This is a short, sweet story, much like a marshmallow. There's not a lot of substance and it won't stick with you too long.
I enjoyed this book, but I wish every page had a lenticular illustration (maybe that wasn't possible with the construction of the book?), and I wish the lenticular illustrations were in black and white. Most of the illustrations are very difficult to make out and I think the contrast of black and white would have helped with that.
I really like Sabuda's style, but the text is different from the one I know (the numbers are all mixed up). It doesn't keep it from being enjoyable, but I like the traditional (as I know it) version.
story by Clement Clarke Moore, pop up by Robert Sabuda
I enjoyed this pop up book a lot. It's simply designed and pretty clever.
I cannot find this edition on booklikes. Mine has illustrations by Arthur Rackham and was published by Derrydale Books.
I started the Ho-Ho-Ho Read-a-Thon with this read. It's a classic, and Arthur Rackham's illustrations are great.
by Brian Selznick
I don't know that I enjoyed the integration of pictures and words as much as I did in The Invention of Hugo Cabret, but Wonderstruck is a magnificent book anyway.
I love stories with two parallel plots and Selznick does a good job intertwining them.
The beginning is a little slow, but once the story gets going the book is hard to put down.
I'm guessing Cats the musical was based on these poems (never seen the show).
I don't love cats, and the poems weren't that great. I also wasn't a fan of the racial slur used in the book.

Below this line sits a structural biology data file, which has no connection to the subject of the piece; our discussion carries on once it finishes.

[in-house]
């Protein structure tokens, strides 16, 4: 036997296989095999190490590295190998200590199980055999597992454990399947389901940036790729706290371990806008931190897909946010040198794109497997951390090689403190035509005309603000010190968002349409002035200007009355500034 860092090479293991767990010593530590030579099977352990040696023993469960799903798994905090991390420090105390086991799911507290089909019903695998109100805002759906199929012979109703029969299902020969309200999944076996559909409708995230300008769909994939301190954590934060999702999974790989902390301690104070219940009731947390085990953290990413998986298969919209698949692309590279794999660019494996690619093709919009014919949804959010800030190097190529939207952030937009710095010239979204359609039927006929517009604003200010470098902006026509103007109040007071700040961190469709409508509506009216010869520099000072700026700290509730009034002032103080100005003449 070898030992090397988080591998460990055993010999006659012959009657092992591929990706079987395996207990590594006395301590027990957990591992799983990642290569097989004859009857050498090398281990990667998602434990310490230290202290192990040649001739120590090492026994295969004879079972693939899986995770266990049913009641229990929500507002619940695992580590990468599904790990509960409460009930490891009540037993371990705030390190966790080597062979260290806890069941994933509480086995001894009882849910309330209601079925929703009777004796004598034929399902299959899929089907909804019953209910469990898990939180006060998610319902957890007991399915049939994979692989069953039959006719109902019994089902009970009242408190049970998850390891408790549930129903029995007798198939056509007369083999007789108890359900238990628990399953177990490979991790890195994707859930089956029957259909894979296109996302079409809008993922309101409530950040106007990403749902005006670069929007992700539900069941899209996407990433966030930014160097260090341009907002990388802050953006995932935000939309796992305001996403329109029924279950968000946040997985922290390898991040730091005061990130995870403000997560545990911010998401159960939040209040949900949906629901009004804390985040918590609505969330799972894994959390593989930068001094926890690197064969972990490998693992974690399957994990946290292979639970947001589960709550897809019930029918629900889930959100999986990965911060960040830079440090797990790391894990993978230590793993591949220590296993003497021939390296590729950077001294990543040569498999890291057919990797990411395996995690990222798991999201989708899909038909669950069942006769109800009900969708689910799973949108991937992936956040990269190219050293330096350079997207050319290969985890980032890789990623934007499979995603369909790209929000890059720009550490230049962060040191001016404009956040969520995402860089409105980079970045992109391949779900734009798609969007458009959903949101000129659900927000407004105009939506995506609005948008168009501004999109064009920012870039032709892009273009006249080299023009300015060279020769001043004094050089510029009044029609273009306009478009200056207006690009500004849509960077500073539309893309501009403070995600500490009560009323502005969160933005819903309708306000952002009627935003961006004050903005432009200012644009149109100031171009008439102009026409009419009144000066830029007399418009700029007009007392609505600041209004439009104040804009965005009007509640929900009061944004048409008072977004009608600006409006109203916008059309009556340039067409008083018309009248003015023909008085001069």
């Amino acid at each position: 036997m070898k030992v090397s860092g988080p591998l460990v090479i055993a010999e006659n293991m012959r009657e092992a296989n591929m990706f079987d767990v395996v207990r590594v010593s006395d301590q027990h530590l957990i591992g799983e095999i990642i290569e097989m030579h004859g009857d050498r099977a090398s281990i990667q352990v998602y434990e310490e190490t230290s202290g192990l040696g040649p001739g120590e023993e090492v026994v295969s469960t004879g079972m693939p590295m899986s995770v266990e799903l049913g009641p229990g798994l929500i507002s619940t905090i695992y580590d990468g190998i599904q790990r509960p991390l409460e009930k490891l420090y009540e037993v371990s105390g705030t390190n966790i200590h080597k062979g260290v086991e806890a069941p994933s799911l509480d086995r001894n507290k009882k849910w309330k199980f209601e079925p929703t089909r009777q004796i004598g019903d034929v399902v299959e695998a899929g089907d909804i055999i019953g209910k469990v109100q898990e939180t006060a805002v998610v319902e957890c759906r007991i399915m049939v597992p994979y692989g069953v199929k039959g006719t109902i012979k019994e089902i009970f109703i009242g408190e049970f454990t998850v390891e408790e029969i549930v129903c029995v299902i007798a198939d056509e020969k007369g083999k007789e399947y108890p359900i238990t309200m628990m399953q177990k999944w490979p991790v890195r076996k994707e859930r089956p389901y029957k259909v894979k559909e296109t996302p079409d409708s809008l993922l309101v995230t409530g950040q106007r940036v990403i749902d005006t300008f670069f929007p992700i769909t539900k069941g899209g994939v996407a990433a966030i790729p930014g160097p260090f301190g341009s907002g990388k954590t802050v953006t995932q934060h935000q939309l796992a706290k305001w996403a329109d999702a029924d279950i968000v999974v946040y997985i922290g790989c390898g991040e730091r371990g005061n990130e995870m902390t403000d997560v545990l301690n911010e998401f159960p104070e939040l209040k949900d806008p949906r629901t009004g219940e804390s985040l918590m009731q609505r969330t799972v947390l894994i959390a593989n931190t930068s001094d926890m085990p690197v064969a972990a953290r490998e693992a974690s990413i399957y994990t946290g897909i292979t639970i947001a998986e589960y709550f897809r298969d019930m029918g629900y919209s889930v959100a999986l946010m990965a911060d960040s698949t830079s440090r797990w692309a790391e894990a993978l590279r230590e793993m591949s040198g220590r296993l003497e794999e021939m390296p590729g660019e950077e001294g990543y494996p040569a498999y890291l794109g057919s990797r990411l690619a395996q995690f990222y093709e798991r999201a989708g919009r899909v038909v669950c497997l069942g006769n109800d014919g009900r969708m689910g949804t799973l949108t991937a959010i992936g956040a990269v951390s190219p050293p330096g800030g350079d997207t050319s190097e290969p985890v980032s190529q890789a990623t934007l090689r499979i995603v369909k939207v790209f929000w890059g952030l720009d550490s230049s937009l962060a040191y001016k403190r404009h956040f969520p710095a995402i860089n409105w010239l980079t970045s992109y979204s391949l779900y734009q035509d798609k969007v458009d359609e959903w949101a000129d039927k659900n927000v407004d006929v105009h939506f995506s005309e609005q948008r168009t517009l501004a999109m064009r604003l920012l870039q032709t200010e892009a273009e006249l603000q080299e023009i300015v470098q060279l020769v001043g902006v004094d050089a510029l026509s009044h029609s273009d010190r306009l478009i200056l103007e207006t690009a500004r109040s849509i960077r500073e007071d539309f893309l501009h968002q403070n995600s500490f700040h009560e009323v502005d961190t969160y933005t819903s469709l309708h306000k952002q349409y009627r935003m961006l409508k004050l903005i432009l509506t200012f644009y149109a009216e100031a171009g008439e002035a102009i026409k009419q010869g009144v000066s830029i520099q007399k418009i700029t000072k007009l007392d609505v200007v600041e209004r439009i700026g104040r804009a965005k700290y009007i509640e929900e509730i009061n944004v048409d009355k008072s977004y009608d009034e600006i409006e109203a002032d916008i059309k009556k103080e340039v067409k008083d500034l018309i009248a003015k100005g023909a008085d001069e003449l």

I don't love this poem, and I didn't understand half of the illustrations. It's a good looking book, but not my favorite pop up.
An interesting story, but I wish the English had been a straight translation rather than verse. I could translate the Japanese myself, but I'm feeling too lazy right now.
I think Ama really liked this book. The copy in her collection is from 1968. She and Grandpa gave it to my dad and aunts and uncle for Christmas, and Ama gave me the anniversary edition two Christmases ago. Definitely a classic tale.
I read this book as a kid and rereading I find it creepy that all these people listen to Torr as he sings alone in the woods.
Ugh, I remember reading this book as a kid, but I don't remember it being this racist.
Why are they yellow? Why do they all look the same? Why do people still buy and read this book? Ew ew ew.
I liked the illustrations and the info on each bird. I skipped the couplets and bird calls though (I'm not much interested in trying to replicated the sounds of birds I've never heard/seen).
This is a pretty specific book and would probably mean more to anyone with relatives with Alzheimer's. I personally think that books should be good/entertaining/something even if I don't have any personal experience with the subject. What's Happening to Grandpa didn't do anything for me, hence 2.5 stars.
introduced by Rafe Martin, edited by Manuela Soares, illustrated by Junko Morimoto
I don't care for Rafe Martin at all, but I enjoyed the stories and Morimoto's illustrations.
written by Barbara Diamond Goldin, illustrated by Neil Waldman
I found this book really interesting. At times I was confused, but I'm not Jewish and I've never been to a seder. As a book for insiders it's not surprising that I was confused sometimes. There is a little glossary at the back of the book and discovering that helped dispel a lot of my confusion.